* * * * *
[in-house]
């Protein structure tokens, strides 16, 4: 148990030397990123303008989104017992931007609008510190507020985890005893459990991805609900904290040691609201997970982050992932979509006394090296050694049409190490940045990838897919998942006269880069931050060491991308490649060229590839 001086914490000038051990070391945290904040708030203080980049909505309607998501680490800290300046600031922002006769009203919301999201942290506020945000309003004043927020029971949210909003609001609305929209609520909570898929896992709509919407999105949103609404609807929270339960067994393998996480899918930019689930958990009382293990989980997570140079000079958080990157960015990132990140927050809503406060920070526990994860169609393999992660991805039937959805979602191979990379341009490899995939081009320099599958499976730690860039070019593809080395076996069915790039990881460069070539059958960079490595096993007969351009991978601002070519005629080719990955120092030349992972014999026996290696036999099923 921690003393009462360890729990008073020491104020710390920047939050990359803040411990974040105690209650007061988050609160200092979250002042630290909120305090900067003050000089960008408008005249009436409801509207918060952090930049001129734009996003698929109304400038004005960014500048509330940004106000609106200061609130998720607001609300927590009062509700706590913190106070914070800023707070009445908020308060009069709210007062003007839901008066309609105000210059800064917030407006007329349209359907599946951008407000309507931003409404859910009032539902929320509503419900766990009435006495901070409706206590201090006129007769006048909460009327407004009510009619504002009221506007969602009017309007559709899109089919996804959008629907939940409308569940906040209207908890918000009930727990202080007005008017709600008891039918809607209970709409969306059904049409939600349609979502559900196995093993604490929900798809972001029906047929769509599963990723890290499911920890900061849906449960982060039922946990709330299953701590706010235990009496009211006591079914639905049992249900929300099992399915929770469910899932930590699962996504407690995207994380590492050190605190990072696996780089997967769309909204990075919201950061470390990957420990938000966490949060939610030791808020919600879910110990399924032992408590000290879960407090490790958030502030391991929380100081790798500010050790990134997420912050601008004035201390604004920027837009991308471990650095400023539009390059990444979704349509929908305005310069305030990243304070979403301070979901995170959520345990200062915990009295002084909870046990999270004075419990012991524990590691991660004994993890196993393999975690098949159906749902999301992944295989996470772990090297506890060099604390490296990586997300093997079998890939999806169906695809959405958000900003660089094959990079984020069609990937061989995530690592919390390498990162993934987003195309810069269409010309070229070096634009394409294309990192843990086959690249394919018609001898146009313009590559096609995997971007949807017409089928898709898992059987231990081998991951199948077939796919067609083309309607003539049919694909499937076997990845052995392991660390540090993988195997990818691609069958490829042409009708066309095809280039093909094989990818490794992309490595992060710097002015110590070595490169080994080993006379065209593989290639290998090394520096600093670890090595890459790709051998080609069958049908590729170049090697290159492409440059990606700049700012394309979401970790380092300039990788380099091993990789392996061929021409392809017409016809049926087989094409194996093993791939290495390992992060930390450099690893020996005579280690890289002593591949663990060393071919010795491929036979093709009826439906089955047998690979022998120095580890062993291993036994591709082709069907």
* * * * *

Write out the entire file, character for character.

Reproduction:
[in-house]
């Protein structure tokens, strides 16, 4: 148990030397990123303008989104017992931007609008510190507020985890005893459990991805609900904290040691609201997970982050992932979509006394090296050694049409190490940045990838897919998942006269880069931050060491991308490649060229590839 001086914490000038051990070391945290904040708030203080980049909505309607998501680490800290300046600031922002006769009203919301999201942290506020945000309003004043927020029971949210909003609001609305929209609520909570898929896992709509919407999105949103609404609807929270339960067994393998996480899918930019689930958990009382293990989980997570140079000079958080990157960015990132990140927050809503406060920070526990994860169609393999992660991805039937959805979602191979990379341009490899995939081009320099599958499976730690860039070019593809080395076996069915790039990881460069070539059958960079490595096993007969351009991978601002070519005629080719990955120092030349992972014999026996290696036999099923 921690003393009462360890729990008073020491104020710390920047939050990359803040411990974040105690209650007061988050609160200092979250002042630290909120305090900067003050000089960008408008005249009436409801509207918060952090930049001129734009996003698929109304400038004005960014500048509330940004106000609106200061609130998720607001609300927590009062509700706590913190106070914070800023707070009445908020308060009069709210007062003007839901008066309609105000210059800064917030407006007329349209359907599946951008407000309507931003409404859910009032539902929320509503419900766990009435006495901070409706206590201090006129007769006048909460009327407004009510009619504002009221506007969602009017309007559709899109089919996804959008629907939940409308569940906040209207908890918000009930727990202080007005008017709600008891039918809607209970709409969306059904049409939600349609979502559900196995093993604490929900798809972001029906047929769509599963990723890290499911920890900061849906449960982060039922946990709330299953701590706010235990009496009211006591079914639905049992249900929300099992399915929770469910899932930590699962996504407690995207994380590492050190605190990072696996780089997967769309909204990075919201950061470390990957420990938000966490949060939610030791808020919600879910110990399924032992408590000290879960407090490790958030502030391991929380100081790798500010050790990134997420912050601008004035201390604004920027837009991308471990650095400023539009390059990444979704349509929908305005310069305030990243304070979403301070979901995170959520345990200062915990009295002084909870046990999270004075419990012991524990590691991660004994993890196993393999975690098949159906749902999301992944295989996470772990090297506890060099604390490296990586997300093997079998890939999806169906695809959405958000900003660089094959990079984020069609990937061989995530690592919390390498990162993934987003195309810069269409010309070229070096634009394409294309990192843990086959690249394919018609001898146009313009590559096609995997971007949807017409089928898709898992059987231990081998991951199948077939796919067609083309309607003539049919694909499937076997990845052995392991660390540090993988195997990818691609069958490829042409009708066309095809280039093909094989990818490794992309490595992060710097002015110590070595490169080994080993006379065209593989290639290998090394520096600093670890090595890459790709051998080609069958049908590729170049090697290159492409440059990606700049700012394309979401970790380092300039990788380099091993990789392996061929021409392809017409016809049926087989094409194996093993791939290495390992992060930390450099690893020996005579280690890289002593591949663990060393071919010795491929036979093709009826439906089955047998690979022998120095580890062993291993036994591709082709069907």